Not everyone is cut out to work in food service. Most people can usually make it past the first week, at the very least. Unfortunately, these poor saps just did not make the cut. Whether it was because of something they did or just bad luck, they all were fired within their first week on the job and shared the experience on reddit. These are their stories.
(Content has been edited for clarity)
Do As The Manager Says, Not As He Does
“I got a job at a local taco joint. It was a slow day and I was training with the manager. We were in the back. The manager took a chip, dipped it into a guacamole tub, and ate it. I was like, Cool, it’s snack time, so I followed suit.
He looked at me and said, ‘You can’t do that. I have to fire you.’
I thought it was a joke… but then he fired me. It was so ridiculous that I wasn’t even mad.”
Strange Way To Keep Track Of The Schedule
“I was working at a pizza shop. On my second day there, a Thursday, I asked the boss when my next shift was. He said Sunday evening.
‘No problem. See you Sunday.’
When I showed up Sunday, I was fired for not being in on Saturday evening. When I said I asked him when my next shift was, he said I should have checked the schedule. When I asked where it was, he pulled a napkin out of his pocket and showed me.
I told him he can keep his crappy upstate pizza and away I went.”
Those Weren’t Red Tomatoes?
“I was 16 years old. I got a job picking tomatoes. I was fired on the first day when they realized I was color blind after I kept picking all the green ones. I didn’t know myself, at the time. I thought they just didn’t like me. It was a traumatic experience to say the least.”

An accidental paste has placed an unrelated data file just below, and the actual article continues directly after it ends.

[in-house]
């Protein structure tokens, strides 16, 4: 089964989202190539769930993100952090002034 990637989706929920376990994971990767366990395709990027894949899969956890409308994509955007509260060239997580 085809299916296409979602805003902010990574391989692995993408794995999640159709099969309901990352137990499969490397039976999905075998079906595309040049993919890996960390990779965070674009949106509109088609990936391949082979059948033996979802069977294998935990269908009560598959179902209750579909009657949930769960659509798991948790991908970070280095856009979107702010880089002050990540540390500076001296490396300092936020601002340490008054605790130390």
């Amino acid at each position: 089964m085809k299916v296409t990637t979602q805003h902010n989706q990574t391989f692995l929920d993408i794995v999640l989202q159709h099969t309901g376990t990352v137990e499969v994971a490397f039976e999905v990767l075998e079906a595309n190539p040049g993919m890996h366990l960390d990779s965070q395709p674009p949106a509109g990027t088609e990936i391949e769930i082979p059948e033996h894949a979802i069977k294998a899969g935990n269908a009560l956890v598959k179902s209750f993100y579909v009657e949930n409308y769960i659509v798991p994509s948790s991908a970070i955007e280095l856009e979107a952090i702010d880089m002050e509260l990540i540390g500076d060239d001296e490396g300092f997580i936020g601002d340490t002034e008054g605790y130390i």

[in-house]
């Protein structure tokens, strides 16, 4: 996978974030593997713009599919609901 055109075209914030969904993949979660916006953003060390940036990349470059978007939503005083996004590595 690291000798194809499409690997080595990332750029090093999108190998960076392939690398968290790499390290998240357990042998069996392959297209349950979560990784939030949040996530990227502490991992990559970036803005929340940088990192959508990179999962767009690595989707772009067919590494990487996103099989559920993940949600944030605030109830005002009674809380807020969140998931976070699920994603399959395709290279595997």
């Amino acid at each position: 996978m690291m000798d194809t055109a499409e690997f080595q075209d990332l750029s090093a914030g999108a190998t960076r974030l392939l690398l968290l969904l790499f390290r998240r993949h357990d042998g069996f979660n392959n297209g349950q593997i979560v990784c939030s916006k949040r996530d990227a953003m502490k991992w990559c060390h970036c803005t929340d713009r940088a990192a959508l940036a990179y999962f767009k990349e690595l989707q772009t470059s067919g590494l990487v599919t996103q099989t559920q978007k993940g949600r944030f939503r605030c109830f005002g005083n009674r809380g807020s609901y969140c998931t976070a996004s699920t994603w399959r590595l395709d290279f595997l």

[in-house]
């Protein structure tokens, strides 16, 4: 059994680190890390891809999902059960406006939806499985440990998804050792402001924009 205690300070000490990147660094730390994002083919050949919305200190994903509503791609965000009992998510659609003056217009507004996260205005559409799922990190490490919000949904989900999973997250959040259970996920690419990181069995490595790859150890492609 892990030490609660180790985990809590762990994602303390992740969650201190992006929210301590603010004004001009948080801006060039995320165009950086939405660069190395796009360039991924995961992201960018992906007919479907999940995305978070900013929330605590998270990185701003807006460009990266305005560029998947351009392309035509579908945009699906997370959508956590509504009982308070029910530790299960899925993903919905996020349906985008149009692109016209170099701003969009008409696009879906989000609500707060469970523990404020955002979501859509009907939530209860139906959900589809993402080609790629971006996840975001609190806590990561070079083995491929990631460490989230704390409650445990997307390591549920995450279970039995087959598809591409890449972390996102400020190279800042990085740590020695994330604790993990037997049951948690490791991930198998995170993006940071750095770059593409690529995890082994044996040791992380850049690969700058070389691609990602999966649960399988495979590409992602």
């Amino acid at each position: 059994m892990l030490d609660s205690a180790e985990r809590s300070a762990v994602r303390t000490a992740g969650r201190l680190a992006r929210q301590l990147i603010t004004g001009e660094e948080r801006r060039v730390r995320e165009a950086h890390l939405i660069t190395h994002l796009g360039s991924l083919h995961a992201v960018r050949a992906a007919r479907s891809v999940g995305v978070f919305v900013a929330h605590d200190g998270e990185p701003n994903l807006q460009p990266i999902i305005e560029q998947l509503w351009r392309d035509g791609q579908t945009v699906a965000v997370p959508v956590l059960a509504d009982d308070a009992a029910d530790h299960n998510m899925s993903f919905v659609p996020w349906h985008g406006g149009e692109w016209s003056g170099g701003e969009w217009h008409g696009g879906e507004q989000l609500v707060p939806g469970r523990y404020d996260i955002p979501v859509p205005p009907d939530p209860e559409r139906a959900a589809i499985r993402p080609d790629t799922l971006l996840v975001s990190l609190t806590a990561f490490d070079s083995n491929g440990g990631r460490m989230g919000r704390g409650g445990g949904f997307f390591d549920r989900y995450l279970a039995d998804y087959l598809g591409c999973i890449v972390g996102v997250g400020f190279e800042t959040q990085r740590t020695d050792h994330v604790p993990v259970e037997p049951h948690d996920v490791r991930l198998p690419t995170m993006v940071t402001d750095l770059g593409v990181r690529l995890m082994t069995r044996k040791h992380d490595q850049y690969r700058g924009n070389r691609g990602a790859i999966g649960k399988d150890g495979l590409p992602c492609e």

How Does Filling Balloons Correlate With Bartending?
“I was hired as a bartender, a job in which I had plenty of experience.
On my first day, they assigned me to fill up helium balloons for their New Year’s Eve party, along with one other girl, rather than mixing drinks.
Whatever, I’ll do what I’m asked.
Hundreds of balloons later, my fingers were darn near severed from tying off the stupid things by hand, but I was finished. They told me to go on home. I didn’t hear anything about my next shift, so I called the owner after a couple of days to find out when she wanted me back in.
‘All of the balloons YOU filled up came down from the ceiling way before midnight,’ she said. ‘If you can’t even fill up a stupid balloon, I’m not going to trust you to make drinks.’
Number One: they’re unrelated.
Number Two: how exactly were you able to determine which balloons I filled versus the other girl?
Number Three: get stuffed.
My fingers hurt just thinking about it.”
Unforseen Consequences From An Unfortunate Reunion
“I was looking for a job. I came into a local chain restaurant, met the manager, shook his hand, and asked for a job. We had great chemistry. After a brief chat session, he told me I was hired and to come back on a certain date about a week from that day. I waited a week, then came in on the date I was told. I was in a great mood and ready to work, especially since I was totally broke after going another week without work.